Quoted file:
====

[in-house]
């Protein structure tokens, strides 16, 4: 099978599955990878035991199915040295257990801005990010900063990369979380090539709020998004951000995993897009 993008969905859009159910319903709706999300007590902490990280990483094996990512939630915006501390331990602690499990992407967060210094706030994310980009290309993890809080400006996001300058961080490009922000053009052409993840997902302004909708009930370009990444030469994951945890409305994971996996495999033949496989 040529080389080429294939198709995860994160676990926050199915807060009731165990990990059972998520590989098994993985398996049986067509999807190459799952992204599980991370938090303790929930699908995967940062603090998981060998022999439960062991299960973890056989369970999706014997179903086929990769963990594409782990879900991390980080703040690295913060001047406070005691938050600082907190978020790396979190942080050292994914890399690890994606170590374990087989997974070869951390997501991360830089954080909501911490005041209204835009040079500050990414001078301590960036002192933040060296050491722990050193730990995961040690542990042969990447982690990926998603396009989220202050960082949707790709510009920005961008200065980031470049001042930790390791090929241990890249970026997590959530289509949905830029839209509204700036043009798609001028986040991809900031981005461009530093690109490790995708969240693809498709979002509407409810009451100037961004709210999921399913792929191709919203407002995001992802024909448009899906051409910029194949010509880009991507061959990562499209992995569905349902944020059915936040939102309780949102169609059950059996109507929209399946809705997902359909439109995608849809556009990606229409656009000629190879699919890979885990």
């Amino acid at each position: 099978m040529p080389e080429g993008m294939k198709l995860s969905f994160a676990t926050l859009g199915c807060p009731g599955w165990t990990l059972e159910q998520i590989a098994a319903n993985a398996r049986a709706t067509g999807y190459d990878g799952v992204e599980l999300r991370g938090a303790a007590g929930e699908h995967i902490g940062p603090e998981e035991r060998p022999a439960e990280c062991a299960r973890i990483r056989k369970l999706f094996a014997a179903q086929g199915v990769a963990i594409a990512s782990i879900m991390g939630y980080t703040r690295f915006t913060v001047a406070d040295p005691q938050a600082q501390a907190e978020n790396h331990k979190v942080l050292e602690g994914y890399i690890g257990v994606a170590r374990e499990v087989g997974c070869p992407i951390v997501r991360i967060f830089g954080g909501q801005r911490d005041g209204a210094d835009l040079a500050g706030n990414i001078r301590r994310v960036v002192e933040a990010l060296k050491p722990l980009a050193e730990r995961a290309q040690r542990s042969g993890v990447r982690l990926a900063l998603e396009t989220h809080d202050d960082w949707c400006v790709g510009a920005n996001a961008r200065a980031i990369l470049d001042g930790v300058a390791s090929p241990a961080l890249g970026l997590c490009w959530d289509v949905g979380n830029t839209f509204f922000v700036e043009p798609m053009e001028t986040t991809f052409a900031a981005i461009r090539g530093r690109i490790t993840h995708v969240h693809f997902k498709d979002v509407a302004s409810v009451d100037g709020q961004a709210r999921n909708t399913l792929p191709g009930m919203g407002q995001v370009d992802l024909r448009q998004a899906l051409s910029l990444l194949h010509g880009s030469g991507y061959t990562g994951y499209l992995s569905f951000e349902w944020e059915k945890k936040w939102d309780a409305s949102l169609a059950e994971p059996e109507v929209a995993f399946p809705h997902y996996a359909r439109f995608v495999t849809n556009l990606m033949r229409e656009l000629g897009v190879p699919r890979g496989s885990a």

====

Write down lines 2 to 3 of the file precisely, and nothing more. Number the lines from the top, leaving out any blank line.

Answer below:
């Protein structure tokens, strides 16, 4: 099978599955990878035991199915040295257990801005990010900063990369979380090539709020998004951000995993897009 993008969905859009159910319903709706999300007590902490990280990483094996990512939630915006501390331990602690499990992407967060210094706030994310980009290309993890809080400006996001300058961080490009922000053009052409993840997902302004909708009930370009990444030469994951945890409305994971996996495999033949496989 040529080389080429294939198709995860994160676990926050199915807060009731165990990990059972998520590989098994993985398996049986067509999807190459799952992204599980991370938090303790929930699908995967940062603090998981060998022999439960062991299960973890056989369970999706014997179903086929990769963990594409782990879900991390980080703040690295913060001047406070005691938050600082907190978020790396979190942080050292994914890399690890994606170590374990087989997974070869951390997501991360830089954080909501911490005041209204835009040079500050990414001078301590960036002192933040060296050491722990050193730990995961040690542990042969990447982690990926998603396009989220202050960082949707790709510009920005961008200065980031470049001042930790390791090929241990890249970026997590959530289509949905830029839209509204700036043009798609001028986040991809900031981005461009530093690109490790995708969240693809498709979002509407409810009451100037961004709210999921399913792929191709919203407002995001992802024909448009899906051409910029194949010509880009991507061959990562499209992995569905349902944020059915936040939102309780949102169609059950059996109507929209399946809705997902359909439109995608849809556009990606229409656009000629190879699919890979885990």
């Amino acid at each position: 099978m040529p080389e080429g993008m294939k198709l995860s969905f994160a676990t926050l859009g199915c807060p009731g599955w165990t990990l059972e159910q998520i590989a098994a319903n993985a398996r049986a709706t067509g999807y190459d990878g799952v992204e599980l999300r991370g938090a303790a007590g929930e699908h995967i902490g940062p603090e998981e035991r060998p022999a439960e990280c062991a299960r973890i990483r056989k369970l999706f094996a014997a179903q086929g199915v990769a963990i594409a990512s782990i879900m991390g939630y980080t703040r690295f915006t913060v001047a406070d040295p005691q938050a600082q501390a907190e978020n790396h331990k979190v942080l050292e602690g994914y890399i690890g257990v994606a170590r374990e499990v087989g997974c070869p992407i951390v997501r991360i967060f830089g954080g909501q801005r911490d005041g209204a210094d835009l040079a500050g706030n990414i001078r301590r994310v960036v002192e933040a990010l060296k050491p722990l980009a050193e730990r995961a290309q040690r542990s042969g993890v990447r982690l990926a900063l998603e396009t989220h809080d202050d960082w949707c400006v790709g510009a920005n996001a961008r200065a980031i990369l470049d001042g930790v300058a390791s090929p241990a961080l890249g970026l997590c490009w959530d289509v949905g979380n830029t839209f509204f922000v700036e043009p798609m053009e001028t986040t991809f052409a900031a981005i461009r090539g530093r690109i490790t993840h995708v969240h693809f997902k498709d979002v509407a302004s409810v009451d100037g709020q961004a709210r999921n909708t399913l792929p191709g009930m919203g407002q995001v370009d992802l024909r448009q998004a899906l051409s910029l990444l194949h010509g880009s030469g991507y061959t990562g994951y499209l992995s569905f951000e349902w944020e059915k945890k936040w939102d309780a409305s949102l169609a059950e994971p059996e109507v929209a995993f399946p809705h997902y996996a359909r439109f995608v495999t849809n556009l990606m033949r229409e656009l000629g897009v190879p699919r890979g496989s885990a």